Sam Francis also cites the Italian social theorist Vilfredo Pareto (once known, rather intriguingly, as “the Karl Marx of Fascism”). From Pareto’s Treatise of General Sociology (1916): “The sentiment that is very inappropriately named equality is fresh, strong, alert, precisely because it is not, in fact, a sentiment of equality and is not related to any abstraction, as a few naïve ‘intellectuals’ still believe; but because it is related to the direct interests of individuals who are bent on escaping certain inequalities not in their favor, and setting up new inequalities that will be in their favour, this latter being their chief concern.”
Now, this was all perfectly obvious to Evola, so he thought it would be more productive (and we think more interesting) to explore the political consequences of inequality and an anti-egalitarian stance:
Conversely, to posit inequality means to transcend quantity and admit quality. It is here that the two notions of the individual and the person are differentiated. The individual may be conceived only as an atomic unit, or as a mere number in the reign of quantity; in absolute terms, it is a mere fiction and an abstraction. And yet it is possible to lean toward this solution, namely to minimize the differences characterizing the individual being, emphasizing mixed and uniform qualities (what ensues from this, through massification and standardization, is a uniformity of paths, rights, and freedoms) and conceiving this as an ideal and desirable condition. However, this means to degrade and to alter the course of nature.
From Radish 2.4
An equality may exist on the plane of a mere social aggregate or of a primordial, almost animal-like promiscuity; moreover, it may be recognized wherever we consider not the individual but the overall dimension; not the person but the species; not the “form” but “matter” (in the Aristotelian sense of these two terms). I will not deny that there are in human beings some aspects under which they are approximately equal, and yet these aspects, in every normal and traditional view, represent not the “plus” but the “minus”; in other words, they correspond to the lowest degree of reality, and to that which is least interesting in every being. Again, these aspects fall into an order that is not yet that of “form,” or of personality, in the proper sense. To value these aspects and to emphasize them as those that truly matter is the same as regarding as paramount the bronze found in many statues, rather than seeing each one as the expression of distinct ideas, to which bronze (in our case, the generic human quality) has supplied the working matter.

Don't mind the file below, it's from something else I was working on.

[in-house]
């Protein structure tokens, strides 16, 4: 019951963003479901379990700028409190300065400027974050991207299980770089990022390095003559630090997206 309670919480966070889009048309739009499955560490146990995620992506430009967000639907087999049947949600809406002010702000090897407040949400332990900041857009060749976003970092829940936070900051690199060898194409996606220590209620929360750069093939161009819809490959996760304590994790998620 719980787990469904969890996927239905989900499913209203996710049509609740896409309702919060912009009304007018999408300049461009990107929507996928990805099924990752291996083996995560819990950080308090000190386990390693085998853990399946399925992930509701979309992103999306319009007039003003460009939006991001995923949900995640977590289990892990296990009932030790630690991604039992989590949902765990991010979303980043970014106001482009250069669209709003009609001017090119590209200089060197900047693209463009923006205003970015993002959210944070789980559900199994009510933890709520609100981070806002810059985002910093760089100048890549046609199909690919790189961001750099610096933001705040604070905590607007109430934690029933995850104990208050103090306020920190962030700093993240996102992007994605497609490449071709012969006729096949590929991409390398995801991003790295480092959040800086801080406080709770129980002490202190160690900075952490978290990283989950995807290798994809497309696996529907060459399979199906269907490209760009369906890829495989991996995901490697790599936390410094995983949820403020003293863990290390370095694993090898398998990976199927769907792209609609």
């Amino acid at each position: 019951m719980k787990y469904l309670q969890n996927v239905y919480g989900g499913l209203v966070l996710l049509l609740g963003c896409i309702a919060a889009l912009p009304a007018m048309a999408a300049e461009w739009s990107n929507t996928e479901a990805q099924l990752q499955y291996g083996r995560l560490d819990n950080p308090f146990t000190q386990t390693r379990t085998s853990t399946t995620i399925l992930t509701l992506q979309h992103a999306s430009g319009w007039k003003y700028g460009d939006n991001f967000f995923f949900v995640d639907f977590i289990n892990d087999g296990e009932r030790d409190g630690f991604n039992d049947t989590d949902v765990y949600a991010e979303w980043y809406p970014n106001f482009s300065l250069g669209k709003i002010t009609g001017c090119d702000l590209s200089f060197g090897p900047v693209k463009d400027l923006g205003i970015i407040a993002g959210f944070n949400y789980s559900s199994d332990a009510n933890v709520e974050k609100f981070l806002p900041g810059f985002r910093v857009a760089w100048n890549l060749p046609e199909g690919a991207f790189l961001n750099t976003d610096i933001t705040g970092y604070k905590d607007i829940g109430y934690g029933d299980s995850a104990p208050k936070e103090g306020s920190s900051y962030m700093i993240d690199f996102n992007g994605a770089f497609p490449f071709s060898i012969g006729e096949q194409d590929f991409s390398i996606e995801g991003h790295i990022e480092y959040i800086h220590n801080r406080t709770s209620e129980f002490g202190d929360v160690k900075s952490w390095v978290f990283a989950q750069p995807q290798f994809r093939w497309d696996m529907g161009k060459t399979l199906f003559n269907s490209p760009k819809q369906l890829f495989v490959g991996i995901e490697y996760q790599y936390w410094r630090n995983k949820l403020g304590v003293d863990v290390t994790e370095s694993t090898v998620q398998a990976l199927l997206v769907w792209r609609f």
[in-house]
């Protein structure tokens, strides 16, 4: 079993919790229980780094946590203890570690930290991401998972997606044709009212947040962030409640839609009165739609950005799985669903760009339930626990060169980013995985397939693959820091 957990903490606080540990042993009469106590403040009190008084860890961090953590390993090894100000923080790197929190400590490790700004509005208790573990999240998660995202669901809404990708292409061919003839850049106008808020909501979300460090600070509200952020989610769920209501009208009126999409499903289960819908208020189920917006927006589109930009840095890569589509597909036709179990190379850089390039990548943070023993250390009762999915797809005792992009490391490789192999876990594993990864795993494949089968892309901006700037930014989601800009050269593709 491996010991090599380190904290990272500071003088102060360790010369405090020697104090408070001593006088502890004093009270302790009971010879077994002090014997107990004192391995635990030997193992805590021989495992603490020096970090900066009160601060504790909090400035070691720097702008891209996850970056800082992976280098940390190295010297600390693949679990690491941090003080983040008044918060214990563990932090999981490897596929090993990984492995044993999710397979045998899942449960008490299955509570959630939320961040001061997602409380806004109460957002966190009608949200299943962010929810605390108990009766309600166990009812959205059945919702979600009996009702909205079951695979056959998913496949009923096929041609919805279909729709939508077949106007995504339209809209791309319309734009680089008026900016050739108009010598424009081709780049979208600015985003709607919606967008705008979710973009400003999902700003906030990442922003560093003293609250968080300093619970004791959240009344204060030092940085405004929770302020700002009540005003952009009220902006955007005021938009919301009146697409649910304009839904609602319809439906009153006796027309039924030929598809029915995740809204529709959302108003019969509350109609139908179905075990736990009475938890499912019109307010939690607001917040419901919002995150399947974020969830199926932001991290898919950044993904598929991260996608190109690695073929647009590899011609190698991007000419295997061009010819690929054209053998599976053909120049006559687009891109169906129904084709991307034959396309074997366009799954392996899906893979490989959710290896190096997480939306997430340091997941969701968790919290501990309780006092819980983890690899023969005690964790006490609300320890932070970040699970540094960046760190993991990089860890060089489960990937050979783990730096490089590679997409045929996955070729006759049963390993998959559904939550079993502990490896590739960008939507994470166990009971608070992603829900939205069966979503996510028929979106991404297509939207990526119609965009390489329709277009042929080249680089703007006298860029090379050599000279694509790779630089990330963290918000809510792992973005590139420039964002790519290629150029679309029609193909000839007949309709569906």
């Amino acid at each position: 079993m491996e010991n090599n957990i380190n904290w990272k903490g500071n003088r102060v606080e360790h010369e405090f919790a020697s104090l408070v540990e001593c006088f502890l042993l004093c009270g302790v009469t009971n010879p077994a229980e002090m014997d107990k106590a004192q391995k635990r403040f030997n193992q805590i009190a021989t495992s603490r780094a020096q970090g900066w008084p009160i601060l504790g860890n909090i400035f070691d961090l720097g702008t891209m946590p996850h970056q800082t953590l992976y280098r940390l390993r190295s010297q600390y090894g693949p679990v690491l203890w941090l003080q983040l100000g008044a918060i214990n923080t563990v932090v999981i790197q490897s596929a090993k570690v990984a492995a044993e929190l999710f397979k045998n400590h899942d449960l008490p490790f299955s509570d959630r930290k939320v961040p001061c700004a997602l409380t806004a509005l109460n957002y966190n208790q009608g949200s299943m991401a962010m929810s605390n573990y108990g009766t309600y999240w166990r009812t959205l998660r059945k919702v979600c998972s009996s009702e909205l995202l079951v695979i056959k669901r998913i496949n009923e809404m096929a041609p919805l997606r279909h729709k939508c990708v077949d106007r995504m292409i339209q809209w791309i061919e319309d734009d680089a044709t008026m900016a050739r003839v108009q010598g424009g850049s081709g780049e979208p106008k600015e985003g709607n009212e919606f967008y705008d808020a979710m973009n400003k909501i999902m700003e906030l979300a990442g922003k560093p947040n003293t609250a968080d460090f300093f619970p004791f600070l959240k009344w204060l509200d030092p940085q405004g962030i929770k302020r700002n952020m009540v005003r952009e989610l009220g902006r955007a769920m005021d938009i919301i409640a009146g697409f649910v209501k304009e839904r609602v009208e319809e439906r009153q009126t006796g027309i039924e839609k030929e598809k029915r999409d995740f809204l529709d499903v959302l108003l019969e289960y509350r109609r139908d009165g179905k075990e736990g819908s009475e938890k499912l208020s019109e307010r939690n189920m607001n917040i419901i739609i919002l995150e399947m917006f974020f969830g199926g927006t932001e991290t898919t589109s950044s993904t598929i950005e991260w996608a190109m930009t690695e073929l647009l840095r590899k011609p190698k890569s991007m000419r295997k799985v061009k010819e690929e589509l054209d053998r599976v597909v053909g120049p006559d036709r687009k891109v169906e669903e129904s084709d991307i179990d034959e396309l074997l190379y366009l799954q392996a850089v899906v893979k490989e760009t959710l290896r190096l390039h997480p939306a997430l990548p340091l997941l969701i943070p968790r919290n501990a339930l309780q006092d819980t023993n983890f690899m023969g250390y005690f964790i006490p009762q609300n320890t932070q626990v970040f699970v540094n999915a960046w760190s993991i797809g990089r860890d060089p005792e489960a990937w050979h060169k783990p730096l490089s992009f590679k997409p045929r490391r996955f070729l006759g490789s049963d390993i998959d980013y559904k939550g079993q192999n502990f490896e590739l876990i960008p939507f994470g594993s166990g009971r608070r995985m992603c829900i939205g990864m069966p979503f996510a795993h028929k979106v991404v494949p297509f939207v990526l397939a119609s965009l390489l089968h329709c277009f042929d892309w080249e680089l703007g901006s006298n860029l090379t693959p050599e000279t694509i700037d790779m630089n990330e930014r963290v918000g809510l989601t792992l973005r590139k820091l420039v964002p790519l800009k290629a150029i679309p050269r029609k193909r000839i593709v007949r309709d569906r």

These references clarify what is truly a person and personal value, as opposed to the mere individual and the mere element belonging to a mass or to a social agglomerate. The person is an individual who is differentiated through his qualities, endowed with his own face, his proper nature, and a series of attributes that make him who he is and distinguish him from all others — in other words, attributes that make him fundamentally unequal. The person is a man in whom the general characteristics (beginning with that very general characteristic of being human, to that of belonging to a given race, nation, gender, and social group) assume a differentiated form of expression by articulating and variously individuating themselves.